In spinal cord injuries, axons are cut from the neuronal cell bodies, and lack of axon regeneration is the principal cause of no or limited functional recovery in the central nervous system (CNS, including the brain and the spinal cord). While earlier studies emphasized the importance of neuron-extrinsic mechanisms, recent development in the field highlighted the central role of neuron-intrinsic control of axon growth and regeneration after CNS injury. Meanwhile, it is increasingly clear that targeting one molecule or pathway at a time is unlikely to bring about functionally meaningful axon growth and regeneration. miRNAs are small non-coding RNAs that post-transcriptionally regulate protein synthesis. One miRNA can regulate the expression of multiple proteins in multiple pathways, sometimes related in function. Here we propose to explore the role of miRNAs in spinal axon sprouting and regeneration after CNS injury. We hypothesize that in neurons some miRNAs are growth inhibitory while others are growth promoting. Reversal of the expression of growth inhibitory and promoting miRNAs after CNS injury may allow neurons to enter a more regenerative state, thus promoting axon growth and regeneration.
In Aim 1, we will systematically profile miRNA expression in corticospinal neurons and axons before and after spinal cord injury and compare these data to miRNA expression in postnatal neurons that still possess significant axon growth ability. A comparison of miRNA expression profiles in neurons of different levels of regenerative abilities may provide important clues to the pattern and identiy of the miRNAs that may positively or negative regulate axon growth. The expression profiling will be considered together with target predictions to narrow down the candidate miRNAs to be functionally tested.
In Aim 2, we will assess the effect of manipulating candidate miRNAs by overexpression or inhibition on axon growth in vitro using microfluidic chambers. We will use adeno-associated virus (AAV) to deliver miRNAs or inhibitory sponge constructs. These experiments will help us to further narrow down the number of candidates for in vivo studies.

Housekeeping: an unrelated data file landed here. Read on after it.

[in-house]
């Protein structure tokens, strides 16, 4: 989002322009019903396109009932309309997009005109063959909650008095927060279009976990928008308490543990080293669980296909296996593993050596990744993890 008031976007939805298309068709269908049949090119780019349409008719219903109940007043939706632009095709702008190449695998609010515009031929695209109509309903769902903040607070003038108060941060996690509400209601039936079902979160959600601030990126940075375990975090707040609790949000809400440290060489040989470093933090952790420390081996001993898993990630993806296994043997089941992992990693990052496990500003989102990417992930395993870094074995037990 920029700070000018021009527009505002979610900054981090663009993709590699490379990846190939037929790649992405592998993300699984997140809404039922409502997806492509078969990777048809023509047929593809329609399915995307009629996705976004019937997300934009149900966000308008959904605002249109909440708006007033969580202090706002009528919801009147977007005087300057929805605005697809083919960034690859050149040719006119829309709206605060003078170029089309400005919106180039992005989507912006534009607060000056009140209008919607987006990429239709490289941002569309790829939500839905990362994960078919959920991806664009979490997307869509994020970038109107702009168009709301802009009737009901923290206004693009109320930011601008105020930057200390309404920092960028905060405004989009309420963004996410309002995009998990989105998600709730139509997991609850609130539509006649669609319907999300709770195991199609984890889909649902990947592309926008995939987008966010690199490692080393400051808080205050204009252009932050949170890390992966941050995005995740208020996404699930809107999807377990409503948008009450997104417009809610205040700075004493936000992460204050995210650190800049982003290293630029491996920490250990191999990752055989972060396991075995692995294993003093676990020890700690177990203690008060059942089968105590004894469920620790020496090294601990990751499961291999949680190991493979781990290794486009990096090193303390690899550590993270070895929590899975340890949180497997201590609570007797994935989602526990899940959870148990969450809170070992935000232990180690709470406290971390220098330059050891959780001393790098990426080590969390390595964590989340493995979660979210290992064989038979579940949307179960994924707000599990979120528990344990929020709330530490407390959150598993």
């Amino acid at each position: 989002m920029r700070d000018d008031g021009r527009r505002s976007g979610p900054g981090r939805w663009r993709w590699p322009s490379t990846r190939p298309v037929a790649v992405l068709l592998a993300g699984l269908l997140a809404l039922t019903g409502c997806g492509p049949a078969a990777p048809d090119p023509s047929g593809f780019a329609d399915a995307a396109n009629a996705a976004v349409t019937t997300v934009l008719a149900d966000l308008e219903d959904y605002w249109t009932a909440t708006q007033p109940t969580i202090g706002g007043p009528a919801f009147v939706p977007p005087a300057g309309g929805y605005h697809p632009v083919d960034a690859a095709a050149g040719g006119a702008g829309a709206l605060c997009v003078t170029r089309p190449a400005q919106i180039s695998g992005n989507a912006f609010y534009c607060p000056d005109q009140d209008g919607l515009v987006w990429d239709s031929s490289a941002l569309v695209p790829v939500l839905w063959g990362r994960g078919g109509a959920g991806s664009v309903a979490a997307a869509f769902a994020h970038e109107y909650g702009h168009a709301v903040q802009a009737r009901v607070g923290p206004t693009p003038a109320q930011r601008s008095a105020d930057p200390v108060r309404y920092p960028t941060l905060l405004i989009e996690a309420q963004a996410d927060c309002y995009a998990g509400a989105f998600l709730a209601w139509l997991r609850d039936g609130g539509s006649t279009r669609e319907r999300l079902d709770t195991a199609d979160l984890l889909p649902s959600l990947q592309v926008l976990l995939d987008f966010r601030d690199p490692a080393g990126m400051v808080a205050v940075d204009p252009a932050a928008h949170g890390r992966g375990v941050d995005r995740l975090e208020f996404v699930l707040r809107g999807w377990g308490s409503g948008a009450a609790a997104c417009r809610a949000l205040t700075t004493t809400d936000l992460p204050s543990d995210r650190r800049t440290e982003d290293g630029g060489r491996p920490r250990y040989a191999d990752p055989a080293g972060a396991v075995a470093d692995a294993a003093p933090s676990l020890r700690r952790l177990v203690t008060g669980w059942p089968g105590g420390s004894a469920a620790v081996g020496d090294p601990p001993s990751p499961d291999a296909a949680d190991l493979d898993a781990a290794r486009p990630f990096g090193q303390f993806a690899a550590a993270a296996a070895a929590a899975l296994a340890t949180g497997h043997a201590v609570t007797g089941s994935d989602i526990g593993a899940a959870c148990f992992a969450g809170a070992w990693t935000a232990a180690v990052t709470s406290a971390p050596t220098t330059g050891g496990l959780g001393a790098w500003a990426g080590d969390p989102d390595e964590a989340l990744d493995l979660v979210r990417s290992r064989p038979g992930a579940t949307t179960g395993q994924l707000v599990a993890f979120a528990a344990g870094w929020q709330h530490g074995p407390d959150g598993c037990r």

In Aim 3, we will assess the effect of manipulating candidate miRNAs on corticospinal axon sprouting and regeneration using pyramidotomy and dorsal hemisection spinal cord injury respectively. Together, these studies will start to assess the role and therapeutic potential of miRNAs for promoting axonal repair after CNS injury. The unique feature of miRNAs regulating multiple molecular targets and pathways simultaneously renders them attractive therapeutic targets and tools for diseases and injuries. This proposal represents an early step in the application of miRNA biology to axonal repair after CNS injury.
The proposed study will explore miRNAs in central nervous system axon regeneration, which may provide novel insight on the neuron-intrinsic regulation of axon regeneration after central nervous system injury. If miRNAs manipulations are found to alter axon regeneration after CNS injury, this would argue for the development of specific regenerative treatments with miRNAs as therapeutic targets or tools. Enabling axon regrowth will ultimately improve functional recovery and quality of life for patients with spinal cord injur, stroke and other neurological conditions.
|Chen, Meifan; Geoffroy, Cédric G; Wong, Hetty N et al. (2016) Leucine Zipper-bearing Kinase promotes axon growth in mammalian central nervous system neurons. Sci Rep 6:31482|
|Lorenzana, Ariana O; Lee, Jae K; Mui, Matthew et al. (2015) A surviving intact branch stabilizes remaining axon architecture after injury as revealed by in vivo imaging in the mouse spinal cord. Neuron 86:947-954|
|Chen, Meifan; Zheng, Binhai (2014) Axon plasticity in the mammalian central nervous system after injury. Trends Neurosci 37:583-93|